For this teardown, we were joined by long-time Fictiv partners Harald Quintus-Bosz, CTO at Cooper Perkins, and Ann Torres, VP of Engineering and Operations at Cooper Perkins. Both Harald and Ann provided us with lots of insight into the design and manufacturing processes behind the Dyson Cool bladeless fan.
The Dyson Cool uses the Coanda effect, or an air inducement and entrainment, to create an air flow that is smoother than traditional bladed fans. While costing approximately $299, the retail price for this fan technology is approximately ten times the price of a typical fan. The reasons for the price difference can partially be seen in the details of the teardown, where clever design, high quality parts, and intricate molds are seen everywhere in the assembly.
Here are the features of interest we’re drilling into for this teardown:
1. Fan Outer Housing - an extremely complex injection molded part that delivers polished and reveal-free surfaces on the outside, with numerous functional features on the inside
2. Air Flow Design - at the center of the air flow path is the impeller, which is designed for maximum performance and quiet operation
3. Design for Assembly - cleverly designed features were implemented to ensure ease of assembly and a clean exterior with no exposed hardware
4. Cost Analysis - the cost of goods is far more than the typical fan, so we're going to dig into what factors may have contributed to the price point for Dyson. To go deeper on this subject, Cooper Perkins CTO Harald Quintus-Bosz will host a webinar on Designing for Scale on Friday, October 19th, based on a course he teaches at MIT. To learn more and register, visit the webinar page.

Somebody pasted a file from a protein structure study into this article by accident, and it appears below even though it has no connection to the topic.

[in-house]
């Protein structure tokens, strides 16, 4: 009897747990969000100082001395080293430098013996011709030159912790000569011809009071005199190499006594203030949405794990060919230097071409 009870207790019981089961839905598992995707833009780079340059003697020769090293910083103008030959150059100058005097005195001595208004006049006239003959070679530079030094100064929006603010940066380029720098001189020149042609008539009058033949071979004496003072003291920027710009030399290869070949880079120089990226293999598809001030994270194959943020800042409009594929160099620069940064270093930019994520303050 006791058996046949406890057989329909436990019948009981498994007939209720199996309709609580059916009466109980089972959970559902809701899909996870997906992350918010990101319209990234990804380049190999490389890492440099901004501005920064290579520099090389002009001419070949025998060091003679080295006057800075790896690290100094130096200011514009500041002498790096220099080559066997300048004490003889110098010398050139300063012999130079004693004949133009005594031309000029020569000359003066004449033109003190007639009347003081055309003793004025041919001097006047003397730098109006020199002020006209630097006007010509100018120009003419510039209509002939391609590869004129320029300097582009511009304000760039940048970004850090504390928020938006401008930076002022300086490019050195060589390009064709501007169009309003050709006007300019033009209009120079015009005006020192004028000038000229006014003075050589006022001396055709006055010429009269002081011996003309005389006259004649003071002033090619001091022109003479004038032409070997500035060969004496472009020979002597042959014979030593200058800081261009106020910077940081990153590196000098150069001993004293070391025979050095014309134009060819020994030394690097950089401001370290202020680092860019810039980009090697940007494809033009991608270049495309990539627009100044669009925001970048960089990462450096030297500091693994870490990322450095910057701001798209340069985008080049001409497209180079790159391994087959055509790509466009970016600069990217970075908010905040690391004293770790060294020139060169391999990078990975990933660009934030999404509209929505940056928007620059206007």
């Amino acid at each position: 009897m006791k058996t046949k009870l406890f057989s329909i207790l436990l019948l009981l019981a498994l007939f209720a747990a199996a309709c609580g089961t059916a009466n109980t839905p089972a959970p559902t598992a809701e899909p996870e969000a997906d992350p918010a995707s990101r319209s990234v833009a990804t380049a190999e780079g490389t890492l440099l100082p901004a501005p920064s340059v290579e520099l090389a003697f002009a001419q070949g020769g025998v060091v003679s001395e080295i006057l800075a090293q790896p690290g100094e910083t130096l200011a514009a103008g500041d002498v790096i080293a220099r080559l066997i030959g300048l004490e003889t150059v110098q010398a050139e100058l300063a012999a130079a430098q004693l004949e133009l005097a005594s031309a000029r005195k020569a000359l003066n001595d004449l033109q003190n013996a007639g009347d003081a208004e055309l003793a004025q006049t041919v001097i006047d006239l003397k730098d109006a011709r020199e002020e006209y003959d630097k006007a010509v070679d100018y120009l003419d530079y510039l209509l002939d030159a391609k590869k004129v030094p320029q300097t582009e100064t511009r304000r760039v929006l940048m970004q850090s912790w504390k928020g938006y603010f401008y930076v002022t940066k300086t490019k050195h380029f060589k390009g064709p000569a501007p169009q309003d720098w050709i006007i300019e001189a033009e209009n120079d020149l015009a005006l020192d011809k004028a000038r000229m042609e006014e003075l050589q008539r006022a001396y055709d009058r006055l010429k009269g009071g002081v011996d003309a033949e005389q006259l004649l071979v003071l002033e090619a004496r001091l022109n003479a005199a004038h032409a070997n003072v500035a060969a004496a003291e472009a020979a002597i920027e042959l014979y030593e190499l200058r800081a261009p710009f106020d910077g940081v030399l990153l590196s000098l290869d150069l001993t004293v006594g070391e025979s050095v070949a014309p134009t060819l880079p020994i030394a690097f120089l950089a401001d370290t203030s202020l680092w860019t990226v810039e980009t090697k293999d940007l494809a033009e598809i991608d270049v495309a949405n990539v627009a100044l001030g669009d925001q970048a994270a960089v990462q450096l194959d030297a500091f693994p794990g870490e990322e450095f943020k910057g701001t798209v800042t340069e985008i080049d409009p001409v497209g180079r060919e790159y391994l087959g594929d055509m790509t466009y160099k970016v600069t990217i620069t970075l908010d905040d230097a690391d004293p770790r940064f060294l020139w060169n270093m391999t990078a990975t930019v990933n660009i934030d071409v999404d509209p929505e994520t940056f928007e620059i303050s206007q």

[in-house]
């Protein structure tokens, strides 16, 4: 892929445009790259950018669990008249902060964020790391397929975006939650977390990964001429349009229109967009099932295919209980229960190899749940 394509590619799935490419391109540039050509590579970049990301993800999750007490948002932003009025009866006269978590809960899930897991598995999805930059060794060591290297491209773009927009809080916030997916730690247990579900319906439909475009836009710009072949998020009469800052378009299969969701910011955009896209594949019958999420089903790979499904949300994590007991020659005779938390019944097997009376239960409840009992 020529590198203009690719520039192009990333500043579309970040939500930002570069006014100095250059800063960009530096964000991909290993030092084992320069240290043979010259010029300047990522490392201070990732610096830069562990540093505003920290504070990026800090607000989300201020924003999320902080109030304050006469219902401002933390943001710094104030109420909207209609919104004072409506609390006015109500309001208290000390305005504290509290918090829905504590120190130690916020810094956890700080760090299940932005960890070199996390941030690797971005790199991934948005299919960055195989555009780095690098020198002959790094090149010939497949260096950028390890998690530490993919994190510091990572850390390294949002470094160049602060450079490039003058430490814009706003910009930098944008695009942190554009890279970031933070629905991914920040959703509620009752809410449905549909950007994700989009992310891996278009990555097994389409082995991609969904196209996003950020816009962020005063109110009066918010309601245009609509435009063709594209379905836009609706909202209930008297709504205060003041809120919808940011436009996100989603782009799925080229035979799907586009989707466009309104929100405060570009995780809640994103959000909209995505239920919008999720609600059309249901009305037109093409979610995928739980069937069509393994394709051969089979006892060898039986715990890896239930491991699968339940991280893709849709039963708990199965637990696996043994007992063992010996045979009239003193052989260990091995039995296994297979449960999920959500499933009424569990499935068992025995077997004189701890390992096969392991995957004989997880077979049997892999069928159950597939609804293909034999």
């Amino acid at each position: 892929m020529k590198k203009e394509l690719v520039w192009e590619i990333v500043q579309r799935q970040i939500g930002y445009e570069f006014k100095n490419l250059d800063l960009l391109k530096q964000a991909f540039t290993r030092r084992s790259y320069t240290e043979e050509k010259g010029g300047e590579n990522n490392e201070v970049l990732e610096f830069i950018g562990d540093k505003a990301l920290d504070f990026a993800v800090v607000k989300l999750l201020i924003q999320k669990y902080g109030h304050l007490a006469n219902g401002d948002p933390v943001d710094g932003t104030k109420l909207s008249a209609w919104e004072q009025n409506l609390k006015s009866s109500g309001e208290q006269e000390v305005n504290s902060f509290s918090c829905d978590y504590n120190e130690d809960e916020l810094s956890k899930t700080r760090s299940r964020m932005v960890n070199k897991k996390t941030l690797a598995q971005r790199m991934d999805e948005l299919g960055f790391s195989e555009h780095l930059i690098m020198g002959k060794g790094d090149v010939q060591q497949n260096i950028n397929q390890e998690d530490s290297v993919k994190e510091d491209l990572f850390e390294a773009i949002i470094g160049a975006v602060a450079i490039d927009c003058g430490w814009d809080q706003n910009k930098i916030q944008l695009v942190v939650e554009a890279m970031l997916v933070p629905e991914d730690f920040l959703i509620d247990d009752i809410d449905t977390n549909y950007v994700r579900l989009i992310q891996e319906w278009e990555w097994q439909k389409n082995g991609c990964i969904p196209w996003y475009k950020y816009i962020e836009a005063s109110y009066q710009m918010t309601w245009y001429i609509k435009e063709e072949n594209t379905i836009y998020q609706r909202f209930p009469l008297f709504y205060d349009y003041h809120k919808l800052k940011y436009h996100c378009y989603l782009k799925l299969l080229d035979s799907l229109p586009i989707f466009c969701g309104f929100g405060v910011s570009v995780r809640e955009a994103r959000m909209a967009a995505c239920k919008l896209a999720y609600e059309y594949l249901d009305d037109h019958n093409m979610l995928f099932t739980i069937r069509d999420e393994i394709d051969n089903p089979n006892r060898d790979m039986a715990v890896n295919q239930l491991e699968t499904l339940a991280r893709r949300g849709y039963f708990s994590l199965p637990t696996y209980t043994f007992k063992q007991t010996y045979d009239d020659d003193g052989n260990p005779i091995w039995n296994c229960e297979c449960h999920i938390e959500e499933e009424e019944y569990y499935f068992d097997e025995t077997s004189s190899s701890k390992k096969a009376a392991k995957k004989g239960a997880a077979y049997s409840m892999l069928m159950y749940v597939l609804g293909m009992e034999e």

Tearing down the Dyson Cool illuminated just how much engineering has gone into designing this “magical” fan. While the fan is sleek and elegant from its exterior, it houses several intricately designed parts that work together to create a constant cool breeze.
With a number of complicated parts, from the fan housing to the impeller, the production of the fan’s parts calls for advanced plastic injection molding processes. In addition, this product was designed with the intention of an easy assembly process, resulting in several clever mechanisms.
What really sets this fan apart is the technology behind this "bladeless" fan. Dyson engineers have applied the fundamental laws of inducement and entrainment to develop a technology that is both simple and brilliant.
If you're interested in learning more about how to design products with cost in mind, using the Dyson fan as a case study, be sure to register for our upcoming webinar on Designing for Scale with Cooper Perkins CTO Harald Quintus-Bosz!
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